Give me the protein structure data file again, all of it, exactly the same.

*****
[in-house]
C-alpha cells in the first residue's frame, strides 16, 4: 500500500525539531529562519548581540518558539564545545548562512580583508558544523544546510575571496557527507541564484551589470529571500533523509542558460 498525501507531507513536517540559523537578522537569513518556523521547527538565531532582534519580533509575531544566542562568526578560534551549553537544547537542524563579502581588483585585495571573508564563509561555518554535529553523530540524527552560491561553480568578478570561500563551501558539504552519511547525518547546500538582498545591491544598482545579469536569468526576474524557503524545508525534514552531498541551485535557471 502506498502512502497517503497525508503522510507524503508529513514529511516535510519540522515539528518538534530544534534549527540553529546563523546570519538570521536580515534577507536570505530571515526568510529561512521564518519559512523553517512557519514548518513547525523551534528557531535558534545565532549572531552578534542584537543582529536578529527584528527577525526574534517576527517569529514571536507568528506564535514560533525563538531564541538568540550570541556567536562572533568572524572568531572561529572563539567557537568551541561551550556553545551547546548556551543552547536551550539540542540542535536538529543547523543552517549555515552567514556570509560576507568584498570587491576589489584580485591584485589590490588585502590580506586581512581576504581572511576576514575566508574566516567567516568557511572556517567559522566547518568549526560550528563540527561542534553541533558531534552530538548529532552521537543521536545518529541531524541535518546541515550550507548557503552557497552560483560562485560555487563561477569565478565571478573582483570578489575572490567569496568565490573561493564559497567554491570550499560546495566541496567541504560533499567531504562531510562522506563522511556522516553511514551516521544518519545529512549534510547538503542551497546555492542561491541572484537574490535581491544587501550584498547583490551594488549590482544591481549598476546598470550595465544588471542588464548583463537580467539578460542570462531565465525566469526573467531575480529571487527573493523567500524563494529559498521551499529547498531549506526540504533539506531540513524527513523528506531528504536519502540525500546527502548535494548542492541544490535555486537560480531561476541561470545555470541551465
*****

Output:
[in-house]
C-alpha cells in the first residue's frame, strides 16, 4: 500500500525539531529562519548581540518558539564545545548562512580583508558544523544546510575571496557527507541564484551589470529571500533523509542558460 498525501507531507513536517540559523537578522537569513518556523521547527538565531532582534519580533509575531544566542562568526578560534551549553537544547537542524563579502581588483585585495571573508564563509561555518554535529553523530540524527552560491561553480568578478570561500563551501558539504552519511547525518547546500538582498545591491544598482545579469536569468526576474524557503524545508525534514552531498541551485535557471 502506498502512502497517503497525508503522510507524503508529513514529511516535510519540522515539528518538534530544534534549527540553529546563523546570519538570521536580515534577507536570505530571515526568510529561512521564518519559512523553517512557519514548518513547525523551534528557531535558534545565532549572531552578534542584537543582529536578529527584528527577525526574534517576527517569529514571536507568528506564535514560533525563538531564541538568540550570541556567536562572533568572524572568531572561529572563539567557537568551541561551550556553545551547546548556551543552547536551550539540542540542535536538529543547523543552517549555515552567514556570509560576507568584498570587491576589489584580485591584485589590490588585502590580506586581512581576504581572511576576514575566508574566516567567516568557511572556517567559522566547518568549526560550528563540527561542534553541533558531534552530538548529532552521537543521536545518529541531524541535518546541515550550507548557503552557497552560483560562485560555487563561477569565478565571478573582483570578489575572490567569496568565490573561493564559497567554491570550499560546495566541496567541504560533499567531504562531510562522506563522511556522516553511514551516521544518519545529512549534510547538503542551497546555492542561491541572484537574490535581491544587501550584498547583490551594488549590482544591481549598476546598470550595465544588471542588464548583463537580467539578460542570462531565465525566469526573467531575480529571487527573493523567500524563494529559498521551499529547498531549506526540504533539506531540513524527513523528506531528504536519502540525500546527502548535494548542492541544490535555486537560480531561476541561470545555470541551465